Mies van der Rohe star of the Google doodle

Crown Hall is featured on the Google doodle as we look at how Mies van der Rohe changed architecture teaching

If, like us, you're enjoying today's Google image we thought you might like to know a little more about it. The image used is of course, the Crown Hall at the Illinois Institute of Technology, completed in 1956 by Mies van der Rohe (126 years old today - hence the Google doodle). Van der Rohe's steel and glass masterpiece represents the first large-scale realisation of his ideal clear-span/ universal space building. Mies ignored advice to include railings on the porch, wanting the building to appear to float.

As well as creating some of the most iconic buildings of the 20th century including the Seagram Building, the Berlin National Gallery and Farnsworth House, it's a lesser known fact that Van der Rohe also made a significant contribution to architectural education, first at the Bauhaus in the 1930s, and later in the USA as Director of the College of Architecture, Planning and Design at the Illinois Institute of Technology. The idea of providing a single large room for the School of Architecture and City Plannning's 300 students was, in theory, the physical expression of his anti-ivory tower aspects of the architecture curriculum prevalent at the time.

"Van der Rohe looked upon teaching as a great stimulant, because he was forced to clarify his ideas in order to be able to teach them," the architect Peter Carter, who studied under van der Rohe at IIT, told Phaidon some years ago. "He knew from experience that there would not be adequate time to think about architecture when working on an actual building, the thinking had to be done before. In keeping with this view he was convinced that a student should not be expected to design a building before he or she had assimilated the basic tools of his or her work."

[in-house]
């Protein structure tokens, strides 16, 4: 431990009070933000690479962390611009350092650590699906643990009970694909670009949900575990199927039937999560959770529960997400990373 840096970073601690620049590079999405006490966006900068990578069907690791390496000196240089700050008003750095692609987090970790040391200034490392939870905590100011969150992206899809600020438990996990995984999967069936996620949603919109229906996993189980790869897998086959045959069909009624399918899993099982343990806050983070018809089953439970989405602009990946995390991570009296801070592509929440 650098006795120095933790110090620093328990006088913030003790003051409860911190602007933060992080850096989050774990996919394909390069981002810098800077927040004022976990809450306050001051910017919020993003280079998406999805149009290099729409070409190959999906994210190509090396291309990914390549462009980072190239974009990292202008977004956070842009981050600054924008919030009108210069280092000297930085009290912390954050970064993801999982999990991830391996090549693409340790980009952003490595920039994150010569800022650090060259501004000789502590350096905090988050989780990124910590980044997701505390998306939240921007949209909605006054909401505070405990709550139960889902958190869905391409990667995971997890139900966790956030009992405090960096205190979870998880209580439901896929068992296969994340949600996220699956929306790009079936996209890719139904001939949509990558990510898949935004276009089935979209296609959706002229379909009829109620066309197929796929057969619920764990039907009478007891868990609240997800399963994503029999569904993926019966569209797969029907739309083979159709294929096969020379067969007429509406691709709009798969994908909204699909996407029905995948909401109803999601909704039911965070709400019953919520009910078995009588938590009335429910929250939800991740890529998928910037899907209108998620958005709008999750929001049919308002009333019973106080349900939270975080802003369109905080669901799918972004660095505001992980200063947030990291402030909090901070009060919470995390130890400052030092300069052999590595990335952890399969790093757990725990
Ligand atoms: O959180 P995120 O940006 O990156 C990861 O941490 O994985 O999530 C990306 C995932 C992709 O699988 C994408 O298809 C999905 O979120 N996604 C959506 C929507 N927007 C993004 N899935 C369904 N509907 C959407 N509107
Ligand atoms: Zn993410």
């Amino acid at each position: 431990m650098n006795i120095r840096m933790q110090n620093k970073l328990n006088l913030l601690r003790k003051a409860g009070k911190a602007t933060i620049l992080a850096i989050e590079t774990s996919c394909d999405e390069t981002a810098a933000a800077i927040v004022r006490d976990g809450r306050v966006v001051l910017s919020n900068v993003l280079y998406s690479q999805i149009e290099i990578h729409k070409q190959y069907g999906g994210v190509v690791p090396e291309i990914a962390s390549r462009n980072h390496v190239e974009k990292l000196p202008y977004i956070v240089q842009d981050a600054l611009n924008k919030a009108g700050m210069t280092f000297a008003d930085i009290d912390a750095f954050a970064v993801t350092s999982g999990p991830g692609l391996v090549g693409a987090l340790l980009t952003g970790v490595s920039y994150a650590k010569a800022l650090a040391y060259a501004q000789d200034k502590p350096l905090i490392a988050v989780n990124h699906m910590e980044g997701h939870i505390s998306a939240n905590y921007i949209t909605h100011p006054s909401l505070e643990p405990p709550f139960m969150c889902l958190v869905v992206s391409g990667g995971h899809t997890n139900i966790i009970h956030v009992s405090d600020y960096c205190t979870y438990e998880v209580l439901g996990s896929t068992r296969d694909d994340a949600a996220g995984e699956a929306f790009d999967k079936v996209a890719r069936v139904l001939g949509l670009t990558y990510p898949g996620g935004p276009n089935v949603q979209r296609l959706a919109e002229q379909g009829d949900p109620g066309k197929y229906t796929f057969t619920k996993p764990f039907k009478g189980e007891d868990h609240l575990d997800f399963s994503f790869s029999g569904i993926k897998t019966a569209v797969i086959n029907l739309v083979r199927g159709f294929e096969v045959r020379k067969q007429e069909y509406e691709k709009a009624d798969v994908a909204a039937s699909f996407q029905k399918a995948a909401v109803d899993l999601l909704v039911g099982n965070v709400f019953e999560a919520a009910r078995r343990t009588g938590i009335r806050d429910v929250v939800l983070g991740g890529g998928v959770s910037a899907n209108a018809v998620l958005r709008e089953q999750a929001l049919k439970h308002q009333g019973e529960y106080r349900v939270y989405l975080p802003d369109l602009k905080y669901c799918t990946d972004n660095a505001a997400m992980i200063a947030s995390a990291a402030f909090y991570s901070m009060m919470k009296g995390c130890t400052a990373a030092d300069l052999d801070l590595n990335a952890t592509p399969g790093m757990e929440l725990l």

Above all else van der Rohe was determined that everything in his school should lead to reason - the curriculum had to depend upon and serve this philosophy. "A curriculum without a philosophy is not broad and wide, not even neutral, but nebulous. Everything should be guided by reason in order that one is kept on the right track," he said. 

Mies van der Rohe at Work

Mies van der Rohe at Work

A simplified version of Mies van deer Rohe's curriculum at IIT runs as follows. Year One: Learn the discipline of drawing well. Year Two: Learn basic construction in brick, wood and stone. Take note of their intrinsic properties and learn about form, proportion, rhythm, texture and colour. Year Three: Extend knowledge to concrete and steel. Learn about the simple functions of rooms (bathroom, bedroom and kitchen) and relate these to structures of different sizes. Year Four: Introduce the basic elements of town planning, densities, zones and land use. Year Five: Learn about the expression of structure and materials, groups of buildings and their interrelationship. 

One other thing: a few years ago we published an incredible book on Mies van der Rohe written by Peter Carter and called Mies van der Rohe At Work. Like the work of the iconic architect it's as good as it ever was. You can buy it here